John 2:6: “And there were set there six waterpots of stone, after the manner of the purifying of the Jews, containing two or three firkins apiece.”

These were six large water pots used for washing, to be sure you were clean after the manner of purifying of the Jews. That is what they were there for, all six of them, so it could have been a pretty large group at the wedding.

John 2:7: “Jesus saith unto them, Fill the waterpots with water. And they filled them up to the brim.”

John 2:8: “And he saith unto them, Draw out now, and bear unto the governor of the feast. And they bare it.”

So, they filled the pots, drew the water, and brought it to the governor of the feast.

John 2:9: “When the ruler of the feast had tasted the water that was made wine, and knew not whence it was: (but the servants which drew the water knew;) the governor of the feast called the bridegroom,”

This is probably the father of the bride who was in charge of the wedding. And when he tasted the wine, he did not know where it came from.

John 2:10: “And saith unto him, Every man at the beginning doth set forth good wine; and when men have well drunk, then that which is worse: but thou hast kept the good wine until now.”

This man knew something about wine and he probably wasn’t a great wine connoisseur himself, but he noticed something different about this wine. What does he notice about it? It was better tasting. Wine is mentioned often in the New Testament. The Greek word translated for wine is “oinos.” Oinos is where we get our English word “wine.” There is the case where Paul says, “be not drunk with wine wherein is excess but be filled with the holy spirit” — that is the kind of wine you drink. The Greek word there is oinos. But if you have fresh wine made of grapes that have just been squeezed and the juice comes out and has not had a chance to ferment yet, the Greek word for that is also “oinos.” Going to the Greek does not help you here, “oinos” makes no difference if it is fresh-squeezed, aged, or fermented, the same word is used for all.

So, what made this a good wine? I think based on what we’ve read, that this wine is fresh-squeezed and not fermented. We must read the context of the story. Let’s back up a little:

John 2:7: “Jesus saith unto them, Fill the waterpots with water. And they filled them up to the brim.”

John 2:8: “And he saith unto them, Draw out now, and bear unto the governor of the feast. And they bare it.”

John 2:9: “When the ruler of the feast had tasted the water that was made wine, and knew not whence it was: (but the servants which drew the water knew;) the governor of the feast called the bridegroom,”

John 2:10: “And saith unto him, Every man at the beginning doth set forth good wine; and when men have well drunk, then that which is worse: but thou hast kept the good wine until now.”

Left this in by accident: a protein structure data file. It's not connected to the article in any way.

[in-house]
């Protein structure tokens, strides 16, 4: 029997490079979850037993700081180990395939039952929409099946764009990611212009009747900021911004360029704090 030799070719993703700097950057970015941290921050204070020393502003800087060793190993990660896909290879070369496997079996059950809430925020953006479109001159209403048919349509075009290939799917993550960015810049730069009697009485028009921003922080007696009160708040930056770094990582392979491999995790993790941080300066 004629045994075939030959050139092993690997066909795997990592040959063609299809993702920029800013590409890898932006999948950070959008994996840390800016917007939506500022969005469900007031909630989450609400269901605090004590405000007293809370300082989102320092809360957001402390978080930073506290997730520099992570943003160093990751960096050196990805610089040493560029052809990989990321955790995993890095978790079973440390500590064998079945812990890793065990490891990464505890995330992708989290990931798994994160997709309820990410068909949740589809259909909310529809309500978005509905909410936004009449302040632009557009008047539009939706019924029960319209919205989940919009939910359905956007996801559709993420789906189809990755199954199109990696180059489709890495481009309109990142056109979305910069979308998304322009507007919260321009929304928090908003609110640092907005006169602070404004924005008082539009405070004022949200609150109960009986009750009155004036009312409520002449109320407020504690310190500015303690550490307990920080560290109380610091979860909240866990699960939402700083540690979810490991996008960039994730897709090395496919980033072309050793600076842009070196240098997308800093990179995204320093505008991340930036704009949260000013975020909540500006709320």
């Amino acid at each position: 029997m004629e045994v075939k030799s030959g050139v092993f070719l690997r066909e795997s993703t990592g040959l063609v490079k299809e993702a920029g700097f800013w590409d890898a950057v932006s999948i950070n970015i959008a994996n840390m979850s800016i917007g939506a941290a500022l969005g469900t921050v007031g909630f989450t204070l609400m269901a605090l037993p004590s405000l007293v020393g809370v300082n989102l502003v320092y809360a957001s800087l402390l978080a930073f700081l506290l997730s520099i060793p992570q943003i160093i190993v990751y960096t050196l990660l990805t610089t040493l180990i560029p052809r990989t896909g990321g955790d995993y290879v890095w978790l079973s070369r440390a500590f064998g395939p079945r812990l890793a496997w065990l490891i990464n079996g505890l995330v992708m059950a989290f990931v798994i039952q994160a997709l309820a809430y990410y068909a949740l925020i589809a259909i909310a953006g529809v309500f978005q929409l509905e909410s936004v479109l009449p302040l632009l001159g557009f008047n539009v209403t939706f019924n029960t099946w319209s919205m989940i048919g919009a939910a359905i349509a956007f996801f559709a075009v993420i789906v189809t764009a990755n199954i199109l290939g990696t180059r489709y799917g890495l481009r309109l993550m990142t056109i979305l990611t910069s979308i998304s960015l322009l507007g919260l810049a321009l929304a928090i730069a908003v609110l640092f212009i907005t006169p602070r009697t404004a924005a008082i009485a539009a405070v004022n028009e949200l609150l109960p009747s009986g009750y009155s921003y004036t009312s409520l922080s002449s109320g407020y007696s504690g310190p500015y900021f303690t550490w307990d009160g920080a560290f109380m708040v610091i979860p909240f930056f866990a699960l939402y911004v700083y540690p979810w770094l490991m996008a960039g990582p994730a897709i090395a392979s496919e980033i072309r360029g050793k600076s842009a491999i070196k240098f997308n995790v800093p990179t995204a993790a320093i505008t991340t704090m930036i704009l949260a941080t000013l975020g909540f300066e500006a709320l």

How old do you think that wine was when the governor tasted it? It could not have been more than five minutes. It had not had time to ferment. “Don’t you think Jesus would have already made it fermented?” Why would He? What would be the point of that? I believe what is being said here is “you have brought out the fresh wine, and not that which has been fermented.” We may disagree on that, but when we get to Heaven we will find out, and then you can say I was right. I am joking of course. But it seems apparent to me from the context that this is fresh-squeezed. I think this is significant. But the bigger significance is found in verse eleven:

John 2:11: “This beginning of miracles did Jesus in Cana of Galilee, and manifested forth his glory; and his disciples believed on him.”

One commentator believes at this point there were only two disciples. I’m not sure because it does not tell us the number, but it does seem that it was before He called all of the twelve. We said that earlier. Whatever disciples were there, two, three, or four, they believed in Him when they saw this miracle.

But why did He do this miracle, a small need? They ran out of wine and needed some wine. So, He turns water into wine to meet a small need. It looked like a good number of people at the wedding so at that point it is bigger, but it is nothing compared to raising the dead or healing the blind or the lame or the deaf or anything like that. So why did Jesus do it? Did He have to do it? No, He could have gone to the bridegroom or the governor of the feast and say that they should have planned better. He could have done that, but He did not.

Making His Glory Visible

The first part of verse eleven, “This beginning of miracles did Jesus in Cana of Galilee and manifested forth his glory;” – this is the first miracle He does, small in comparison to bigger ones, but He did it to make His glory visible. To whom? To His disciples. “Well, wasn’t it for everybody at the feast?” No, the governor did not even know where that wine came from. There were only a few people there who knew what Jesus actually did. But He shows them to what end? The last part of verse eleven, “and his disciples believed on him.”